physical interpretation of the identity operator in the one-particle state space is the number
operator, counting the particle number in any one-particle state, I |ψ = 1 |ψ .
2.2. Probability density and number operators 39

Exercise 2.6. Show that if |ψn represents a state with n particles, N |ψn = n |ψn ,
N ψ † (x) |ψn = (n + 1) ψ † (x) |ψn (2.34)
i.e. ψ † (x) |ψn is a state with (n + 1) particles.

Since ψ(x) removes a particle from any state, the relationship

ψ(x) f (N ) = f (N + 1) ψ(x) (2.35)

is valid for an arbitrary function, f , of the number operator. In particular we have

e’±N ψ(x) e±N = e± ψ(x) . (2.36)

Exercise 2.7. Show that the number operator for electrons in the momentum rep-
resentation takes the form

dp a† apσ .
N= (2.37)


Exercise 2.8. The state considered in Exercise 1.7 on page 20 is the famous BCS-
state, which describes remarkably well the ground state properties of many s-wave
superconductors as realized by J. Bardeen, L. N. Cooper and J. R. Schrie¬er (in
1957). Note its total disrespect for the sacred conservation law of non-relativistic
Fermi systems, the conservation of the number of particles or, equivalently, we can
say that the state corresponds to a situation with broken global gauge invariance.
For the reader interested in BCS-ology (which is further investigated in Section
8.1), verify for the average of the number operator

≡ BCS|N |BCS |vp |2
N =2 (2.38)

and for the variance

(N ’ N )2 = N2 ’ N 2
u2 vp .
=4 (2.39)

Show that a† |BCS and a’p“ |BCS represent the same state and that they are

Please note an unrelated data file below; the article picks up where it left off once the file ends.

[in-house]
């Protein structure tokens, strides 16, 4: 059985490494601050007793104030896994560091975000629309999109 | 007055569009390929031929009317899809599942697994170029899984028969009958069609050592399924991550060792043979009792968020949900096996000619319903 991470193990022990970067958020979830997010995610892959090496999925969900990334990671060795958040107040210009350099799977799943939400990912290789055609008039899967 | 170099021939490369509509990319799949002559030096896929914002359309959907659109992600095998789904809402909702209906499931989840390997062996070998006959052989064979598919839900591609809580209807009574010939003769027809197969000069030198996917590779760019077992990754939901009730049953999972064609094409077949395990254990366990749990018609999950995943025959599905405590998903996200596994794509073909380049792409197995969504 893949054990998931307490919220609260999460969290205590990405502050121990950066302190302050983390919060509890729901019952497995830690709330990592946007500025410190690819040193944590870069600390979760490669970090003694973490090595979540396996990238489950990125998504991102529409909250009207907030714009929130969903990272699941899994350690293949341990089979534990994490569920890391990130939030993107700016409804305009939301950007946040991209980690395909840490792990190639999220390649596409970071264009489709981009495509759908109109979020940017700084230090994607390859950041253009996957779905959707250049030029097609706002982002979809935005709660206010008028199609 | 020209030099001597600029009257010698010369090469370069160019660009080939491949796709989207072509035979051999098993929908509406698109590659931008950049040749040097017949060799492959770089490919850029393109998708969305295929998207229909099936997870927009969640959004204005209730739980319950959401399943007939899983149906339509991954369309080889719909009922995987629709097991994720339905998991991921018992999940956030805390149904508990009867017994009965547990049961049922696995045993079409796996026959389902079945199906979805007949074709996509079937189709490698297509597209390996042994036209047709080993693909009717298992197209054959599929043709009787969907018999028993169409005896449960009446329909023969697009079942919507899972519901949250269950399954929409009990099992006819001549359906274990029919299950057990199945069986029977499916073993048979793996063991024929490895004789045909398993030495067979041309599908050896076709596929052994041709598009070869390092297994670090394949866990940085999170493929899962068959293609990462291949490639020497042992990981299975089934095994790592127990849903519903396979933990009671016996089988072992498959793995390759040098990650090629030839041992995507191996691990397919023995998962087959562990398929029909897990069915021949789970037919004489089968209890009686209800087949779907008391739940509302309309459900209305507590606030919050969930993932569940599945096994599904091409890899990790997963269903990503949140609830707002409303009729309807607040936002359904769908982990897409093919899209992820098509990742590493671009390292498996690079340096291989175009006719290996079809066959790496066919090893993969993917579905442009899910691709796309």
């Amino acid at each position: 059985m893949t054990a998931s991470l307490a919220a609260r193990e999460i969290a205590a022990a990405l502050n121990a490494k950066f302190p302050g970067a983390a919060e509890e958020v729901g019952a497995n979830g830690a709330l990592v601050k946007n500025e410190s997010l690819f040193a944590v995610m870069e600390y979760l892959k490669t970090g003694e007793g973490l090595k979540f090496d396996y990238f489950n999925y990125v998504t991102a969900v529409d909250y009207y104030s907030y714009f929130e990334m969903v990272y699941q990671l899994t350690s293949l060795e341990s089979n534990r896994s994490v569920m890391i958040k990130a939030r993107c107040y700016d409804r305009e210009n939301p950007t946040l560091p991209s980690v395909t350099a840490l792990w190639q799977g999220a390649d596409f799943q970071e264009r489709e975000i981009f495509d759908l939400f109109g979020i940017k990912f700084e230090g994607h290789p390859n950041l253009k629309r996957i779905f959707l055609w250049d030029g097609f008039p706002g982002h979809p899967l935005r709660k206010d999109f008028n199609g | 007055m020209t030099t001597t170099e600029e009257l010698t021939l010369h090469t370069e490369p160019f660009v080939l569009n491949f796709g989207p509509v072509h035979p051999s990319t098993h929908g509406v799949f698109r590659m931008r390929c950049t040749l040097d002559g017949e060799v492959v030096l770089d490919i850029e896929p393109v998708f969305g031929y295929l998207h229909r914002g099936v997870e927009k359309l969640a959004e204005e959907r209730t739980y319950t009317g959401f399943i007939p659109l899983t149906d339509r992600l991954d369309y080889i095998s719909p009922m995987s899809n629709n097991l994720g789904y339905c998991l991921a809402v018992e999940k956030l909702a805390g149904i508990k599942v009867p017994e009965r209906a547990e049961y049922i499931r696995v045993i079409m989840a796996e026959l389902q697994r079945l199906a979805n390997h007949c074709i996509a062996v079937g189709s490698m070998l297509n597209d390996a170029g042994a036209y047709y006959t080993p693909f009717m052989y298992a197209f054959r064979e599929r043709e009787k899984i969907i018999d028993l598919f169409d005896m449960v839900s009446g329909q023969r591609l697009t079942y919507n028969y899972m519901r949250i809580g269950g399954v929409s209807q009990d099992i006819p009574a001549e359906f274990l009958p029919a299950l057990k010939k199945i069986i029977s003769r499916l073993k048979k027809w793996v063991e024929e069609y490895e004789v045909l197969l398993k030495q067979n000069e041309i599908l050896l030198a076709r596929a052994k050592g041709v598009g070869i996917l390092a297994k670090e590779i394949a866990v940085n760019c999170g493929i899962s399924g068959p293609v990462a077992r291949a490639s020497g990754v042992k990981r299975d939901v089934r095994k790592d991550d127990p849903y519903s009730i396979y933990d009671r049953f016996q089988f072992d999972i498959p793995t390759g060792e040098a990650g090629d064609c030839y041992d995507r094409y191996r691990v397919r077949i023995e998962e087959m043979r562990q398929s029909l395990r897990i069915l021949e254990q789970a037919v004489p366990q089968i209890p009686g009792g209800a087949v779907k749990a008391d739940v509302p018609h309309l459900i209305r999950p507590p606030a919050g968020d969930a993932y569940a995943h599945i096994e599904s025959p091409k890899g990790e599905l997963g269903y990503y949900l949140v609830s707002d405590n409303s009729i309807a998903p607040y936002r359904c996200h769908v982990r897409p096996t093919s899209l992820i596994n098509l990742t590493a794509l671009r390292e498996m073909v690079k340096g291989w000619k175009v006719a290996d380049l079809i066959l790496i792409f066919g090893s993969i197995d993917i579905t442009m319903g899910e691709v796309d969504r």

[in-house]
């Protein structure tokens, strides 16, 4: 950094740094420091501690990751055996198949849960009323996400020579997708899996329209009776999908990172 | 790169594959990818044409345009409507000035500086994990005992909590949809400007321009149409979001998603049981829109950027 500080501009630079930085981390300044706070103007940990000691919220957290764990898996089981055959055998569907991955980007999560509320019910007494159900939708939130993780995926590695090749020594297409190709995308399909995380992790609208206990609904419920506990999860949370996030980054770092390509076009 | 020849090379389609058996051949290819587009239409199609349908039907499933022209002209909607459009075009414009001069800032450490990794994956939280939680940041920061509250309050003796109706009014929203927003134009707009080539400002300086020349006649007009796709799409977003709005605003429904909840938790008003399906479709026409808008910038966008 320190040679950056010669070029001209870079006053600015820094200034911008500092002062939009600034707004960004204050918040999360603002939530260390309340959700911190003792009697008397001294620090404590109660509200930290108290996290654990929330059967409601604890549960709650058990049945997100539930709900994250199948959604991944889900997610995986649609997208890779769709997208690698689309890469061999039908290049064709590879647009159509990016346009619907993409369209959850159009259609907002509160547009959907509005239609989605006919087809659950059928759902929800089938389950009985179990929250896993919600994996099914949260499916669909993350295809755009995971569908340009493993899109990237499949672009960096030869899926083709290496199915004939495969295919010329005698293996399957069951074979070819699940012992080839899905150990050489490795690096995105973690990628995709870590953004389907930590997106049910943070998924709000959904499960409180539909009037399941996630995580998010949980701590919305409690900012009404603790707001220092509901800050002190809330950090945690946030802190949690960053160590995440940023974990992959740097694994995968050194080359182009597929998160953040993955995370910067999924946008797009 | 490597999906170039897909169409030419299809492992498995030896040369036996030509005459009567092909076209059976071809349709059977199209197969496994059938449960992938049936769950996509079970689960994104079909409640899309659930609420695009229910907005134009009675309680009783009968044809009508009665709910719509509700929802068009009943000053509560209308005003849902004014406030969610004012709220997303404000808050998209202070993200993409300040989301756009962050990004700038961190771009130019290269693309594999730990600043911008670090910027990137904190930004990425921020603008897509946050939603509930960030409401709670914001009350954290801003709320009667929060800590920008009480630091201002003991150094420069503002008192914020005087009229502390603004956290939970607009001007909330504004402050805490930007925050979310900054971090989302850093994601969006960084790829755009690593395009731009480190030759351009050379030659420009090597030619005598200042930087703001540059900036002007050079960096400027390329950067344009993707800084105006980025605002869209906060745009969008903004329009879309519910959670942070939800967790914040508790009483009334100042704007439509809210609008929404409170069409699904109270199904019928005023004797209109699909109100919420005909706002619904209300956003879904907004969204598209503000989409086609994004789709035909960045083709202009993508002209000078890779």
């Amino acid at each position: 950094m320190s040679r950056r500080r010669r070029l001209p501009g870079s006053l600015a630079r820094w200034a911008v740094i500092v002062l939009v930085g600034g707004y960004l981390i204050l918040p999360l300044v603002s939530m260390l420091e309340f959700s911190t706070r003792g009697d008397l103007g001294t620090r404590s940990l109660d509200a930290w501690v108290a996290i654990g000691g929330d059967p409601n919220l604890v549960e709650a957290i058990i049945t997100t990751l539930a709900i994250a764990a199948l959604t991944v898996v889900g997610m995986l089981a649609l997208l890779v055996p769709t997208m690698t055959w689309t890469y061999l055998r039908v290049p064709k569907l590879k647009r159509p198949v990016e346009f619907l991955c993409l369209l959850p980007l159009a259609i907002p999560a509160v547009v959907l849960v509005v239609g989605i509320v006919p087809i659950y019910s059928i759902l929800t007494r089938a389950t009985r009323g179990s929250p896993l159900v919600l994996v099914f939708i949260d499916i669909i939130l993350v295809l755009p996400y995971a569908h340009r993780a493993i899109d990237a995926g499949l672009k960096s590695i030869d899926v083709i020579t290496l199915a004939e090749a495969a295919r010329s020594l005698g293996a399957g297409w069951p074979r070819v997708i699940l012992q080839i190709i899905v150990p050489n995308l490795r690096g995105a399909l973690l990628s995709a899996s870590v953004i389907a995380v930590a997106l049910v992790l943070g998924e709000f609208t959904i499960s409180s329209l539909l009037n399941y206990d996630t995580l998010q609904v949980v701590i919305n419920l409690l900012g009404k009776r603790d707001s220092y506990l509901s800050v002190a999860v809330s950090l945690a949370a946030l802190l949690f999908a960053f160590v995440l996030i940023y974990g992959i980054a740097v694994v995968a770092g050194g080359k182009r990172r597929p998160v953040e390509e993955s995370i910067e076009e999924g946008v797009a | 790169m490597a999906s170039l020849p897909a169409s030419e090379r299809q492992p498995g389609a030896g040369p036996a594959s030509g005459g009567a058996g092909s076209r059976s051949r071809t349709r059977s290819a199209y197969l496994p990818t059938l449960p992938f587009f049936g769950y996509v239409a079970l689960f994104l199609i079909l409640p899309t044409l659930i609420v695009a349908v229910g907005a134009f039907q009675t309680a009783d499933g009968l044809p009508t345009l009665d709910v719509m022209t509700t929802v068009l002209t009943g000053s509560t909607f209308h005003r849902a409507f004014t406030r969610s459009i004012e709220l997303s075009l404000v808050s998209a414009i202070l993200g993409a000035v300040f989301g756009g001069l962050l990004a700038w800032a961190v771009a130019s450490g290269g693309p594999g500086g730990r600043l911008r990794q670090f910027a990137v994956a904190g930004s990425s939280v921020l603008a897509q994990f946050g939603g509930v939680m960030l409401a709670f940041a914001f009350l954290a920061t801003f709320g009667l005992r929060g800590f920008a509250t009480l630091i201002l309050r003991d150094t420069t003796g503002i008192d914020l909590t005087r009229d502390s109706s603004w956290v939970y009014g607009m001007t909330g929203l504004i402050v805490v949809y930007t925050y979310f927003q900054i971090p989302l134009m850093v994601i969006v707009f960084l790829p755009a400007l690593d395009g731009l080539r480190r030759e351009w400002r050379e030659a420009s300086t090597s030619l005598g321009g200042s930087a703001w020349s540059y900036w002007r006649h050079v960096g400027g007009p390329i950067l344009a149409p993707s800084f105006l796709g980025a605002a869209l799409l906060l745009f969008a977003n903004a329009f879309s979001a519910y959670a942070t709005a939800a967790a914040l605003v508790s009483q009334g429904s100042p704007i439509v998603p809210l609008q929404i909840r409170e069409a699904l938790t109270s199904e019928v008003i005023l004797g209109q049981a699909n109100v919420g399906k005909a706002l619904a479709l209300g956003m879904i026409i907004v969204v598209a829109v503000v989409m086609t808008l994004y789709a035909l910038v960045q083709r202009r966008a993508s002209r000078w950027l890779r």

orthogonal to the state |BCS . The BCS-pairing state consists of linear superpositions
of particle and hole states. Show that, as a consequence, anomalous moments are
non-vanishing in the state |BCS , for example

BCS|ap‘ a’p“ |BCS = ’u— vp . (2.40)
40 2. Operators on the multi-particle state space

2.3 Probability current density operator
For a single particle, the probability current density operator is, according to Eq.
j(x) = {ˆ , n(x)} .
pˆ (2.41)
For particles carrying electric charge, e, the electric current density operator or charge
current density operator in the presence of a vector potential, A(x, t), is speci¬ed in
terms of the kinematic momentum operator (ˆ can being the operator satisfying the
canonical commutation relation, Eq. (1.8))

pkin = pcan ’ eA(ˆ , t)
ˆt ˆ (2.42)

and the charge current density operator is
ˆt (x) = {ˆ kin , n(x)} .
ˆ (2.43)
j p
2m t
The current density operator then has two distinct parts
ˆt (x) = ˆp (x) + ˆd (x) (2.44)
j j jt

consisting of the so-called paramagnetic current density operator (or simply the cur-
rent density operator in the absence of a vector potential)

ˆp (x) = e {ˆ can , n(x)}
ˆ (2.45)
j p
and in the present case a time-dependent so-called diamagnetic current density op-
2 2
ˆd (x) = ’ e {A(ˆ , t), n(x)} = ’ e n(x) A(ˆ , t) ,
ˆ ˆ (2.46)
jt x x
2m m
the last equality sign following from the fact that the two operators commute.
For particles carrying electric charge e, the electric current density operator on
the multi-particle space is therefore, according to Eq. (2.12),

jA(t) (x, t) = ψ † (x) ˆA(t) (x, t) ψ(x) , (2.47)

ˆA(t) (x, t) = ˆ(1) (x, t) ’ e A(x, t) (2.48)
j j
is the one-particle current density operator in the position representation in the
presence of an external vector potential A(x, t) and
’ ←
e ‚ ‚
ˆ(1) ’
(x, t) = , (2.49)
2mi ‚x ‚x

the arrows indicating on which ¬eld, to the left or right, the di¬erential operator
2.3. Probability current density operator 41

The interaction between an electron and an electromagnetic ¬eld represented by
a vector potential, A(x, t), can be written in terms of the current density operator
and the density operator

= ’ dx ˆt (x) · A(x, t) ’
ˆ dx n(x) A2 (x, t)
HA(t) ˆ